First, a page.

| LIFE 4Runner misfire

planomateo

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2000 4R with 135k miles, feels like a fuel injector is acting up and I'm getting a misfire on cylinder 5. It's my daily driver as I drive about 70 miles each day for work, doesn't have the get up it used to.

I'm planning on doing some work in a few weekends on it - replace the valve cover gasket, spark plug wires, spark plug tube gaskets, plugs, various gaskets, pcv valve, radiator, and a few other things.

There is a guy up in Denver that cleans/reconditions fuel injectors for a very reasonable price. He recommended I send him some extra fuel injectors in the event a few of them are irreparable.

So I took a trip this morning to the local pick-n-pull and grabbed 8 extra fuel injectors just to be safe :). These pick-n-pull places are awesome!
It just so happens the 4Runner is the only vehicle I have that I can get parts like this, for that I'm thankful.

Someone had already taken the intake manifold and throttle body off making the job super easy to grab the fuel injectors, just 3 bolts to get the fuel rail off and pull the injectors.

OEM injectors are $125@ w/ a really Toyota parts discount. I have $6.99@ in these plus another $12@ to have them reconditioned/tested. Hopefully I can sell a few of the remaining and break even on these.





 

Sgt. Lincoln Osiris

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We had a pick-apart place open up here in T'town a couple years ago.

Most of the salvage yards around here are similar in concept (finding a compatible car and snatching your part off yourself)- but the pick-apart places seem to be much more organized. Not just hunks of scrap cars piled on top of each other.

135k on a '00 model? Damn. That's impressive. I've got 170k on my 05 Nissan Pathfinder. What sucks about this truck is that if I start having cylinder misfires and the coils/plugs seem good, there is no schrader valve anywhere on the fuel rail to test fuel pressure. You have to buy a kit for it that splices into the fuel line around the fuel rail, which makes it difficult to check fuel pressure to eliminate the fuel pump.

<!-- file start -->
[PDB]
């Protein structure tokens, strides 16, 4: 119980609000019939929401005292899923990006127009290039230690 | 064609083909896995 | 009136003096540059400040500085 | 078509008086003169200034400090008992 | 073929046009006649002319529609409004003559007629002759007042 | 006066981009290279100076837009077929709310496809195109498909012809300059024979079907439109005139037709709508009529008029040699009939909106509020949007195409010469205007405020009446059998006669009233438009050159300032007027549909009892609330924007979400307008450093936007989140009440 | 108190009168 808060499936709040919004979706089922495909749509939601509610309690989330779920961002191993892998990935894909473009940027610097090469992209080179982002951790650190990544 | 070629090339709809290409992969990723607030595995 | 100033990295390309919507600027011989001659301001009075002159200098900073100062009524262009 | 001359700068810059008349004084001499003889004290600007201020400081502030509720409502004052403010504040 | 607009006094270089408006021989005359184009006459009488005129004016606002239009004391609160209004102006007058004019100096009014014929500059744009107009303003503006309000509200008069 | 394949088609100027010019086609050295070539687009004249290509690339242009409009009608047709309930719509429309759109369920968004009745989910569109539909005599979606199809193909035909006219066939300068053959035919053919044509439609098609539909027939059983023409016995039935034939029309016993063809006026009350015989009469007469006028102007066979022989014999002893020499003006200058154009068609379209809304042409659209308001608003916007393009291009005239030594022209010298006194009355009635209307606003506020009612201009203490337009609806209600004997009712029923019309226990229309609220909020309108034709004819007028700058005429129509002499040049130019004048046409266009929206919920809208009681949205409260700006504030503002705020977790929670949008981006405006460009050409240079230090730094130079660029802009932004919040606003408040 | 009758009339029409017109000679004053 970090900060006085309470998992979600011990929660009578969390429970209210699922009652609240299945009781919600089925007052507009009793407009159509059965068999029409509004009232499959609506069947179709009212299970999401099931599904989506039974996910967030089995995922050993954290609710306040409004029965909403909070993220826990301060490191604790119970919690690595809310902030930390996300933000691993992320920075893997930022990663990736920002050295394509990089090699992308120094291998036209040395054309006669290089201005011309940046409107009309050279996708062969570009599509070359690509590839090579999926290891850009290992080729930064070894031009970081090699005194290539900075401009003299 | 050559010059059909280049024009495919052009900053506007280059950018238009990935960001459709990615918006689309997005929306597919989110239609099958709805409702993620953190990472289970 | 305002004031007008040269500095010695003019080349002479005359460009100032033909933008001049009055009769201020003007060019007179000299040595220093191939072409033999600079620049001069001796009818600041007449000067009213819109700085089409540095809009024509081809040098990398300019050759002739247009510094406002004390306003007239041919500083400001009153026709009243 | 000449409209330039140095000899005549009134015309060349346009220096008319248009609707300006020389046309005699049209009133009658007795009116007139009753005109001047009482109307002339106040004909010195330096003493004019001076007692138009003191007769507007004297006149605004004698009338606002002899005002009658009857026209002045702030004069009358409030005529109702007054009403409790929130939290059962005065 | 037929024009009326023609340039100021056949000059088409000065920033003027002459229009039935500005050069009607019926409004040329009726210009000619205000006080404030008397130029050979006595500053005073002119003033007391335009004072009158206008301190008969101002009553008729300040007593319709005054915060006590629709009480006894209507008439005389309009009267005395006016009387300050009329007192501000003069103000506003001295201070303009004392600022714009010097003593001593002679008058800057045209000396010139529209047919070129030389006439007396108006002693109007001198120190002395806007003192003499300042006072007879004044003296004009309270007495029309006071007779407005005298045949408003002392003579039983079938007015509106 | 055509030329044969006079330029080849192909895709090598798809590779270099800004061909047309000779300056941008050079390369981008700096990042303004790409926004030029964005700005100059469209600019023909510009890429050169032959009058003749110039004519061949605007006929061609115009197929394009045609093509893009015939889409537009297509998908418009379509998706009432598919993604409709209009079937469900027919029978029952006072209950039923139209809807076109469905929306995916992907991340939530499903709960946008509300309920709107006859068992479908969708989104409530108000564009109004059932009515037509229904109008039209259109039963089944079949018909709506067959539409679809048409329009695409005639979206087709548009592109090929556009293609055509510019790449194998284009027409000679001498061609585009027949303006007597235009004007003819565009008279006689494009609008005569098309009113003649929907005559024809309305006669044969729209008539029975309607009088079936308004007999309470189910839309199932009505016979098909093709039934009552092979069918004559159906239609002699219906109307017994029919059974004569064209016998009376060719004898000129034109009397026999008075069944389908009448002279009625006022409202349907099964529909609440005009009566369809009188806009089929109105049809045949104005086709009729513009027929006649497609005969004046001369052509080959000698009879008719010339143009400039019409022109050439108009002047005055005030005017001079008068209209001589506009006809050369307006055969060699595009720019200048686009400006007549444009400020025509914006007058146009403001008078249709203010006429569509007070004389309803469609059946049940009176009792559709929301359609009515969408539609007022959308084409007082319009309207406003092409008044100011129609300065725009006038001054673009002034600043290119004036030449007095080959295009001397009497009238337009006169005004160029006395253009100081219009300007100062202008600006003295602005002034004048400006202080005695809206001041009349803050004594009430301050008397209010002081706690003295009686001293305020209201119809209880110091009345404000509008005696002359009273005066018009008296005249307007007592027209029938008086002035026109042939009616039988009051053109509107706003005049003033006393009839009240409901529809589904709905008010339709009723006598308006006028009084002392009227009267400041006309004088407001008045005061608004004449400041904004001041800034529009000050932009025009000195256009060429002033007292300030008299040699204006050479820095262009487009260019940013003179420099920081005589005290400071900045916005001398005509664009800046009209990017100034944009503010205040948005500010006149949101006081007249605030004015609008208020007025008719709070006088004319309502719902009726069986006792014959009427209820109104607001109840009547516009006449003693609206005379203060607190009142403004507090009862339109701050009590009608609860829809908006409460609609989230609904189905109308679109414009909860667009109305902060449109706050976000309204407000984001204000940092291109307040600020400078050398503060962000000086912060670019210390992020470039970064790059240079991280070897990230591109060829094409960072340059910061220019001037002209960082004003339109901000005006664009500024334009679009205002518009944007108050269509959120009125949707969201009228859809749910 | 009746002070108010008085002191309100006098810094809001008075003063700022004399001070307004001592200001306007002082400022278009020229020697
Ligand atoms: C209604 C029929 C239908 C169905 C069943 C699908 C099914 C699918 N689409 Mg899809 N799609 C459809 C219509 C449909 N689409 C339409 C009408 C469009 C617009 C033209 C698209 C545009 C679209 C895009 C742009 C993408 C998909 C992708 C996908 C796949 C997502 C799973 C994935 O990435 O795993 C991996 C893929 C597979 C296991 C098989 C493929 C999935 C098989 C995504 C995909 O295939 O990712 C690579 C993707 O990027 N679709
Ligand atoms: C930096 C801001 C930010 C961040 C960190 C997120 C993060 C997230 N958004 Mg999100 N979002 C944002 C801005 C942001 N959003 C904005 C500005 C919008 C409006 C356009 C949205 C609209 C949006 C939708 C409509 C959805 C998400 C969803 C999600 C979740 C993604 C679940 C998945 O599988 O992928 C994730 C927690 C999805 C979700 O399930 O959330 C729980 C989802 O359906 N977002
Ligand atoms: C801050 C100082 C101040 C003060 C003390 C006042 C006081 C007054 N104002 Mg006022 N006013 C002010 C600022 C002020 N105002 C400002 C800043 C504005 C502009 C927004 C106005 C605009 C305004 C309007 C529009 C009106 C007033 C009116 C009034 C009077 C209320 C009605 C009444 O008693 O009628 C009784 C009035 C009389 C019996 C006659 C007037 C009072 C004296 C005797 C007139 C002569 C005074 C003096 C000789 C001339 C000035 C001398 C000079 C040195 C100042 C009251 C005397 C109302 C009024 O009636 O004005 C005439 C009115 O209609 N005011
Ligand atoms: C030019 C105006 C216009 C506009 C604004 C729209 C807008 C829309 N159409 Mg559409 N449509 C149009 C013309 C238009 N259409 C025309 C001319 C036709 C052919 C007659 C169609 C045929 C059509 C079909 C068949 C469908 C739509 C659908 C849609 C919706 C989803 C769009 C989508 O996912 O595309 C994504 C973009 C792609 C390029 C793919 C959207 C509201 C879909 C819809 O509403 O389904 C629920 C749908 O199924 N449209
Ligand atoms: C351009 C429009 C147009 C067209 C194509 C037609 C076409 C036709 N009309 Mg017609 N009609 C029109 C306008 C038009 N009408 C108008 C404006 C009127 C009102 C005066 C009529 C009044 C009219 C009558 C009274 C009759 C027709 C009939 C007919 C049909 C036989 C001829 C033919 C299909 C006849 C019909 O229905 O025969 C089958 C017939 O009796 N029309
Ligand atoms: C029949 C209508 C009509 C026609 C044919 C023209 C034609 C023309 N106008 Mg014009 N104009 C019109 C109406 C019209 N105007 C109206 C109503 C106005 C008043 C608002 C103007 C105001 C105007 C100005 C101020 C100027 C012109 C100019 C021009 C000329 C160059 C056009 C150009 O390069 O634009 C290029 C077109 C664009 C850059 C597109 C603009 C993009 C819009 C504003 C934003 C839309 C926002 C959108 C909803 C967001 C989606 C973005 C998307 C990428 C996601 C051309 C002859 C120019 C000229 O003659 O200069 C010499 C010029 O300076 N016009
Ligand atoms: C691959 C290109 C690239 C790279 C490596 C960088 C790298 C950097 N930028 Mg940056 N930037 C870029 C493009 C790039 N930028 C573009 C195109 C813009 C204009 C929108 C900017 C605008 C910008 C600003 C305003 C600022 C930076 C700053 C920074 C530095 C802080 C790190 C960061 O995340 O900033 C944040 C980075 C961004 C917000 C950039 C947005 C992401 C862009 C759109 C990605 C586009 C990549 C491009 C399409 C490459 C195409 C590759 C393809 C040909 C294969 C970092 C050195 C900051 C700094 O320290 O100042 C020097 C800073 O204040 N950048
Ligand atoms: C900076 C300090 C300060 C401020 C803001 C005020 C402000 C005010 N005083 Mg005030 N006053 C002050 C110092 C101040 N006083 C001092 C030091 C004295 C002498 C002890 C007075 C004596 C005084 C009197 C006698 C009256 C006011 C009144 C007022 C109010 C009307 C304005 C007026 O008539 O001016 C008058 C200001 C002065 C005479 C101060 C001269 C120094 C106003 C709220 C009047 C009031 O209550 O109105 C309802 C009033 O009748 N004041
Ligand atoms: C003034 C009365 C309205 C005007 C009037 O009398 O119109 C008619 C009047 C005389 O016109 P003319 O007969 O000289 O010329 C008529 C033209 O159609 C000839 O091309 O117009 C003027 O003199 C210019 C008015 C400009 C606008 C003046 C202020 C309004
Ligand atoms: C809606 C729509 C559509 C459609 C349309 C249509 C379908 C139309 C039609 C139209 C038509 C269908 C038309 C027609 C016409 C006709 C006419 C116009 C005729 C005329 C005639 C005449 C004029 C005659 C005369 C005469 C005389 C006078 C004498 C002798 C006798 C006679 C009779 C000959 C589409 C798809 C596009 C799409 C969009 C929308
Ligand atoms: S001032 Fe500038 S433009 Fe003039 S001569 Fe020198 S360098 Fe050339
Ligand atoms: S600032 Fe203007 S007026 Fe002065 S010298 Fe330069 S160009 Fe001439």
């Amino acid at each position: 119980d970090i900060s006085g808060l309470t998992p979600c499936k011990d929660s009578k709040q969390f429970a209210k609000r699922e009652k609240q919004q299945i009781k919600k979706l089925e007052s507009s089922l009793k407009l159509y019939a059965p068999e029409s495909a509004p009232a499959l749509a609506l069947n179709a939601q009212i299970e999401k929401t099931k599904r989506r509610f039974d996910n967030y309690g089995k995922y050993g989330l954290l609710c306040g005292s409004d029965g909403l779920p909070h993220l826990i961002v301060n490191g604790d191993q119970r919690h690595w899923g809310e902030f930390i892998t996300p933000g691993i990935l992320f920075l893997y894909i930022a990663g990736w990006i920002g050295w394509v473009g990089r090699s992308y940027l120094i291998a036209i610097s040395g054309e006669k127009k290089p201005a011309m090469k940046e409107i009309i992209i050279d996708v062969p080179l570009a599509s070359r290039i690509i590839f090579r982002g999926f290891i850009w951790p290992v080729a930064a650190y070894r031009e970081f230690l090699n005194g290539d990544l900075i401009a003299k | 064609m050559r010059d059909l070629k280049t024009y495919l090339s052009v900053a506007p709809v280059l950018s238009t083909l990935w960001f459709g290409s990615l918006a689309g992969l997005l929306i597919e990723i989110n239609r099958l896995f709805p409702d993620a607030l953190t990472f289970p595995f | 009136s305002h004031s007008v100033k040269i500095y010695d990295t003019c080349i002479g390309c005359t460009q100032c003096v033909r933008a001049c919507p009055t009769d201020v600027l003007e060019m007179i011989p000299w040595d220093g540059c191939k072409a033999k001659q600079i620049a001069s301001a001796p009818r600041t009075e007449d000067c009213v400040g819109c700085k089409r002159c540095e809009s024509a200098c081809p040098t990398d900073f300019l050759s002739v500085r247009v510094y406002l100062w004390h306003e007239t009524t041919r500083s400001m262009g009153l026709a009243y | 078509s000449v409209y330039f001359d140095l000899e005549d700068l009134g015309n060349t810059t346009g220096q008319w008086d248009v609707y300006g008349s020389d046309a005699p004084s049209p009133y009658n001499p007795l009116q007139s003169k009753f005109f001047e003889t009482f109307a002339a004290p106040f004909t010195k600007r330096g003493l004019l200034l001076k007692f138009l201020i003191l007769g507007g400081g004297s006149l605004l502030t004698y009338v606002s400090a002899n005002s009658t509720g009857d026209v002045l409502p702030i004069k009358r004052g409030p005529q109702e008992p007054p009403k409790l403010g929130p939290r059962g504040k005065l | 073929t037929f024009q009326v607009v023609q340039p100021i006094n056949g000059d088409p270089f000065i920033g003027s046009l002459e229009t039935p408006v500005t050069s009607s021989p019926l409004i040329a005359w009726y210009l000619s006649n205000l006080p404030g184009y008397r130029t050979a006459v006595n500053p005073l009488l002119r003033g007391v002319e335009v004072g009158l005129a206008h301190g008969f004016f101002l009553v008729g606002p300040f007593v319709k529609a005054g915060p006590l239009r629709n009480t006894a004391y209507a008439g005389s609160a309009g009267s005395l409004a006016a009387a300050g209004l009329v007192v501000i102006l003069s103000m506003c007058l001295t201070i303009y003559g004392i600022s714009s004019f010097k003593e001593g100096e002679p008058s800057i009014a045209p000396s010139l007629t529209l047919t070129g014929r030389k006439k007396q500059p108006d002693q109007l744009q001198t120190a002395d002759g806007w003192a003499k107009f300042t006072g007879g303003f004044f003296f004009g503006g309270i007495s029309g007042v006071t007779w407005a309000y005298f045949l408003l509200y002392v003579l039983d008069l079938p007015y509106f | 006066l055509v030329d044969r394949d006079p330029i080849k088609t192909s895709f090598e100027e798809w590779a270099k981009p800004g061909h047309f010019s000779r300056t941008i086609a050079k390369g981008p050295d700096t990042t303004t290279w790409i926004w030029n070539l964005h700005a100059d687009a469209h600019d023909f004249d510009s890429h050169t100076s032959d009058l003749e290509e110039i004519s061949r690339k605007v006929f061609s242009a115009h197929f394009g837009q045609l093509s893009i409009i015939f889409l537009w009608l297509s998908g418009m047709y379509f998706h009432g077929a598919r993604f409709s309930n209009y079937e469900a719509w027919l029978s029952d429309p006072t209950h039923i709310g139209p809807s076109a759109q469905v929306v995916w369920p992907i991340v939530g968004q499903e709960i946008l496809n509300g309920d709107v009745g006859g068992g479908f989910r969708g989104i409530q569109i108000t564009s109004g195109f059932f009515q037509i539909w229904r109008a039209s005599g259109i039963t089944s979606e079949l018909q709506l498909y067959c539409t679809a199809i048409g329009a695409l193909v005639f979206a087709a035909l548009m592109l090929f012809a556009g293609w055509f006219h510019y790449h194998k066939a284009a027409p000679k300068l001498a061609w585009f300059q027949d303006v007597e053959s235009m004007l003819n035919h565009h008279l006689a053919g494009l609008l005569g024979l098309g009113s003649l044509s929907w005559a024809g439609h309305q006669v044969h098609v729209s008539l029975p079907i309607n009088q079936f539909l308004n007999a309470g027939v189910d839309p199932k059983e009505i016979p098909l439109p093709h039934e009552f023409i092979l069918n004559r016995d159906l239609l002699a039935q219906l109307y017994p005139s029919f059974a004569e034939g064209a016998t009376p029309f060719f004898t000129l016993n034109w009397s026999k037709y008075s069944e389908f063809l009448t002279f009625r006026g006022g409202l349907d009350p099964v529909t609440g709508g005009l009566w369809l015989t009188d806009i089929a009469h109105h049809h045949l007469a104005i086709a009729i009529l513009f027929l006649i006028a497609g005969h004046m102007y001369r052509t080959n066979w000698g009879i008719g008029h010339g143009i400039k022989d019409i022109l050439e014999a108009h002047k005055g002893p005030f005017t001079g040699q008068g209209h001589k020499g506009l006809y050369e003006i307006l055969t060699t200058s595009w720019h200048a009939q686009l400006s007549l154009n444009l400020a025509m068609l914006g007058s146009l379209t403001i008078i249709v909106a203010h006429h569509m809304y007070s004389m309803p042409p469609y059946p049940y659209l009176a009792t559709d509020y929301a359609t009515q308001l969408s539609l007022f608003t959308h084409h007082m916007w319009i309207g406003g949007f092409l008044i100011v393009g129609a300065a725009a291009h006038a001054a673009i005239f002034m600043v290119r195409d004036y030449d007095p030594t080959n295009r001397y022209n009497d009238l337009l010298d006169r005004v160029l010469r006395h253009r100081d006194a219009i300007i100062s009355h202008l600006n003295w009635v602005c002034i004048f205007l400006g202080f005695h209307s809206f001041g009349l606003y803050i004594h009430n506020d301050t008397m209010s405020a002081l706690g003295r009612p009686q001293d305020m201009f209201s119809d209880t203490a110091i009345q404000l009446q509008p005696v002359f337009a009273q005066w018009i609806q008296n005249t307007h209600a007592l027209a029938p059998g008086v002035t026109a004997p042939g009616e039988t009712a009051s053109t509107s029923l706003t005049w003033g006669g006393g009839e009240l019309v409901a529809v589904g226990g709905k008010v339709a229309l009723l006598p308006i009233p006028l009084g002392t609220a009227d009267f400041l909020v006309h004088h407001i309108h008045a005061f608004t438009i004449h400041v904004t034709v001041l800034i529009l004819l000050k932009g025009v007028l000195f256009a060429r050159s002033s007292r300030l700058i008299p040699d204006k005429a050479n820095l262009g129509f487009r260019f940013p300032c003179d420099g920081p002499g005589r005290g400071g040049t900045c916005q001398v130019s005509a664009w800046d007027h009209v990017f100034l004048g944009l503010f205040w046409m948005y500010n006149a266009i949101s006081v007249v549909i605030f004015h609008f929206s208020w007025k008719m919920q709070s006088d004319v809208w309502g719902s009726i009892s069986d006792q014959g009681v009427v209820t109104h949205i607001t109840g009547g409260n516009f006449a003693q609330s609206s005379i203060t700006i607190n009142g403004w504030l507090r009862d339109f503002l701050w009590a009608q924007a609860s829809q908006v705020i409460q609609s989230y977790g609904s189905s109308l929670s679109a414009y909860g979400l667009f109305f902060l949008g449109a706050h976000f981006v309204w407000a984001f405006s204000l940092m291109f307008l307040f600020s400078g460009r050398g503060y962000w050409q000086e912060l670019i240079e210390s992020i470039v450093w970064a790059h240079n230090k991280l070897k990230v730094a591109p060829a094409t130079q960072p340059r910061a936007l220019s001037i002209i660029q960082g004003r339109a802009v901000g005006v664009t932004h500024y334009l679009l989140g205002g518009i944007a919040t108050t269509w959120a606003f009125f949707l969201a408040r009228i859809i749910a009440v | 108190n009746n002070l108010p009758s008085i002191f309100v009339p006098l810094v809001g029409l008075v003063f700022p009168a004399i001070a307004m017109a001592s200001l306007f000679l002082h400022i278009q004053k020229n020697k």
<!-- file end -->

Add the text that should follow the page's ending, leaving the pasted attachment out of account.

With only one cylinder misfire, it's either the fuel injector like you're suspecting, or it's a coil-over.

I saw this DIY years ago and tried that setup on my daily driver's injectors. Worked well actually.

 

planomateo

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Yeah, I looked at the DIY method above. I'm gonna splurge and let a fuel injector guy get me 6 good injectors.

Pulling a fuel rail means I should to at least yank the other two injectors and replace the o-rings/filters. And while I'm there, I should do the other 3 injectors as well. That's how this snowballs.
 

It Takes Eleven

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If you don't get it done with all of that work (ignition system and fuel injectors), there's always the possibility that the fuel pump could be lagging. However, if it's only missing on one cylinder, you ought to get it with what you're doing.

On the flip side of low mileage autos, I've got 337,000 on my '09 Camry. It's a 5 speed, and I'm still on the original clutch.

RTR,

Tim
 

sk33tr

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If you don't get it done with all of that work (ignition system and fuel injectors), there's always the possibility that the fuel pump could be lagging. However, if it's only missing on one cylinder, you ought to get it with what you're doing.

On the flip side of low mileage autos, I've got 337,000 on my '09 Camry. It's a 5 speed, and I'm still on the original clutch.